Yahoo News asked American Catholics to react to the news that Jorge Mario Bergoglio has been chosen as the next pope. Here’s one response.
COMMENTARY | Chills, goose-bumps sensations and excitement represent the general atmosphere among my Catholic family members when the first Jesuit Pope in the history of the Catholic Church came out of the Vatican balcony. Two important points foreshadow how he will fare as a pope. Pope Francis I, former Cardinal Jorge Mario Bergoglio of Buenos Aires, is a Jesuit. He chose the name “Francis”.
The Society of Jesus (Jesuits) is a religious order contributing both positive and controversial reputation in the Catholic sphere. Aside from heavy involvement in political activism and social justice, Jesuits are also criticized for their liberal practice of the Catholic Liturgy. The Jesuits have strong missionary zeal, historically traveling to far-flung unreachable regions of the world. With a track record of producing outstanding graduates in the fields of medicine, science, law, and education and their 15 years rigorous priesthood training, the Jesuits are known for their tough intellectual standards.
Pope Francis I selected his Pope title after St. Francis of Assisi. However, we can safely assume that Jesuit saints like St. Francis of Xavier and St. Francis of Borgia may have also strengthened his name choice.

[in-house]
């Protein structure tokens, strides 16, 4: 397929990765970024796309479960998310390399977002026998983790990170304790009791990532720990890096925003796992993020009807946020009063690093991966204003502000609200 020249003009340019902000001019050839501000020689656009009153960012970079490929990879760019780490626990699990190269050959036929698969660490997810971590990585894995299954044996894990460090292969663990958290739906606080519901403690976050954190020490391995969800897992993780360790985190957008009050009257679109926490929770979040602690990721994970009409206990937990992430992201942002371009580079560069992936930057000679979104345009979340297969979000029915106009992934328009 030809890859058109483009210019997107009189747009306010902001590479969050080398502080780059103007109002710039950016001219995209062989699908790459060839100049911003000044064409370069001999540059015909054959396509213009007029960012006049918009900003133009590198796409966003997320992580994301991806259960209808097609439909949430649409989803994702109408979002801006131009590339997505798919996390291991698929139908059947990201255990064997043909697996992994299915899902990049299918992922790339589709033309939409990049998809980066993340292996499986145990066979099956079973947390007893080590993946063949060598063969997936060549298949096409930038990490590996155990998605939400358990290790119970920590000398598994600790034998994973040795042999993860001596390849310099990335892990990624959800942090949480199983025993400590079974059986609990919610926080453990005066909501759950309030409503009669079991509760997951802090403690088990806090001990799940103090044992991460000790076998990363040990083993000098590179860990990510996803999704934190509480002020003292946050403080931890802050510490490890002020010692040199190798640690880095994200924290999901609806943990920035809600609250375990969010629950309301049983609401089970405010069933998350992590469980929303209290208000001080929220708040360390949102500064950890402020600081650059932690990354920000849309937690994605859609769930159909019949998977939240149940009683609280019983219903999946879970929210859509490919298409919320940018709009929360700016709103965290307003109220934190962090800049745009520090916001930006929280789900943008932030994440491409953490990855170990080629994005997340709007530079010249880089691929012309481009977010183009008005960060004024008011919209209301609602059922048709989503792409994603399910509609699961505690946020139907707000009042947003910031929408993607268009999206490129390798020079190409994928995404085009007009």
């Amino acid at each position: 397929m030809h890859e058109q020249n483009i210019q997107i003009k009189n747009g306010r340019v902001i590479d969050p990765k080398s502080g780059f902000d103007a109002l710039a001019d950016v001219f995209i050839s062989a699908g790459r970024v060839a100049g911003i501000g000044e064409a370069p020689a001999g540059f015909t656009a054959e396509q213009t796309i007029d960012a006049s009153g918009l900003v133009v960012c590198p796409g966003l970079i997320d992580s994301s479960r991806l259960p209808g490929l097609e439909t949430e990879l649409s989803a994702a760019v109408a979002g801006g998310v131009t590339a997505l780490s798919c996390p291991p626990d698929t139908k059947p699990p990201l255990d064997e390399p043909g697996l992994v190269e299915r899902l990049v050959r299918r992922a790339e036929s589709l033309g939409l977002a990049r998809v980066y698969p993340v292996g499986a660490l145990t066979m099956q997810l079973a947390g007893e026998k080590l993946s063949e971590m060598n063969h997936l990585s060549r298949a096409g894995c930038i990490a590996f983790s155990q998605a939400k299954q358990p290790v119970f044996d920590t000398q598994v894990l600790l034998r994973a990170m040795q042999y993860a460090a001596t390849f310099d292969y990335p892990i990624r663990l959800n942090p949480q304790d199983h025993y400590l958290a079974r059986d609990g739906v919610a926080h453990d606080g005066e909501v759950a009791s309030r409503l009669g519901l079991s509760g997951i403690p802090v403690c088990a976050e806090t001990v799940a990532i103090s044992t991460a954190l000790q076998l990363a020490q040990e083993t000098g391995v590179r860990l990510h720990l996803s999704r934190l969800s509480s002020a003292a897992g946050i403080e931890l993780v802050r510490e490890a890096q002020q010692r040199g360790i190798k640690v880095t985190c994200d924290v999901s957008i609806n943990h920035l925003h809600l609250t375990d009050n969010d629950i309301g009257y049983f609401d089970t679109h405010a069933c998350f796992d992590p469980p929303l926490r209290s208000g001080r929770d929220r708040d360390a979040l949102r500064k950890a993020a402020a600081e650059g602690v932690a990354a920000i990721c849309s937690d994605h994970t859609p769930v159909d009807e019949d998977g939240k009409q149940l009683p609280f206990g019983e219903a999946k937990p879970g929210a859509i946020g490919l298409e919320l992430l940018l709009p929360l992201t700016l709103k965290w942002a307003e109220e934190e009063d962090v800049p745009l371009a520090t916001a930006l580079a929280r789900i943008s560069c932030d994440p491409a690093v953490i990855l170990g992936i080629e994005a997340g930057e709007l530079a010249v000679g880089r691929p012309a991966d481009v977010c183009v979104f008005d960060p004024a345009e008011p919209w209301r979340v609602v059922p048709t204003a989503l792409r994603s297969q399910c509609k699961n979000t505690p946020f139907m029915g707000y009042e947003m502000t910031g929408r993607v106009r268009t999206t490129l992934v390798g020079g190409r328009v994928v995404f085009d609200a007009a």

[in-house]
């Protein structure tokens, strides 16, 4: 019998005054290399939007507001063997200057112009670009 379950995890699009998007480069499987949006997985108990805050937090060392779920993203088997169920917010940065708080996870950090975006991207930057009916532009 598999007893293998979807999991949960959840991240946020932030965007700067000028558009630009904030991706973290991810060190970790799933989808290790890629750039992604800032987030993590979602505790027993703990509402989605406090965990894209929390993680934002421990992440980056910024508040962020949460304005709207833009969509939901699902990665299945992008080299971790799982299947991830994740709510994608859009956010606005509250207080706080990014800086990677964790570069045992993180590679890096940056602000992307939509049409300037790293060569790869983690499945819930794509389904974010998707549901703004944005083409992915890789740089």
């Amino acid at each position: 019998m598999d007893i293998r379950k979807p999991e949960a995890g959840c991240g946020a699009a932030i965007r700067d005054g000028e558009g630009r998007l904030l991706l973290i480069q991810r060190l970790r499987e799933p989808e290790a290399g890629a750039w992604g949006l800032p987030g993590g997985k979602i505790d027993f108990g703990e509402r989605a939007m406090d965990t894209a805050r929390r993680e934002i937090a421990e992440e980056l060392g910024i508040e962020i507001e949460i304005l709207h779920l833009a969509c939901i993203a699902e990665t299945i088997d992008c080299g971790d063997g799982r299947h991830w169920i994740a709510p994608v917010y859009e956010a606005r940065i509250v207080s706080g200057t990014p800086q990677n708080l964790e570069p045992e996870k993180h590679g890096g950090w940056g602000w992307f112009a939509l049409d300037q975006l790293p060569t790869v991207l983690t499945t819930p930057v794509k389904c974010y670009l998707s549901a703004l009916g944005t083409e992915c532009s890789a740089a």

From all historical accounts, Pope Francis I is viewed as a brave defender of orthodoxy, a protector of the unborn, a man who stands firmly against secularism, an evangelist, and an outspoken critic of homosexual marriage. In these aspects, my Catholic parish family portrays a glimmer of hope that his conservative stance will outweigh the notorious liberalism that the Jesuits are known for.
In the Latin Mass Catholic community, the Pope is met with reservation. Unsure if Pope Francis I will be a proponent of the Tridentine Latin Mass, I hope that the new Pope will not discourage the reforms in the Liturgy that former Pope Benedict 16th had put in place, that is, encouraging Tridentine Latin Mass (TLM) or the Extraordinary Form (EF) of the Mass and kneeling down to receive the Eucharist on the tongue.
Pope Francis I gave his apostolic blessings with much humility that his “man of the people” style captivated the hearts of my Catholic parish family instantly. Reported to take the bus instead of the limousine, cook his own meal and live in an ordinary apartment, I consider his personal humility as a key sign that he will be a “man for others” (Jesuit zeal) “rebuild the Catholic church” (St. Francis mission) and take Catholic Church to greater heights.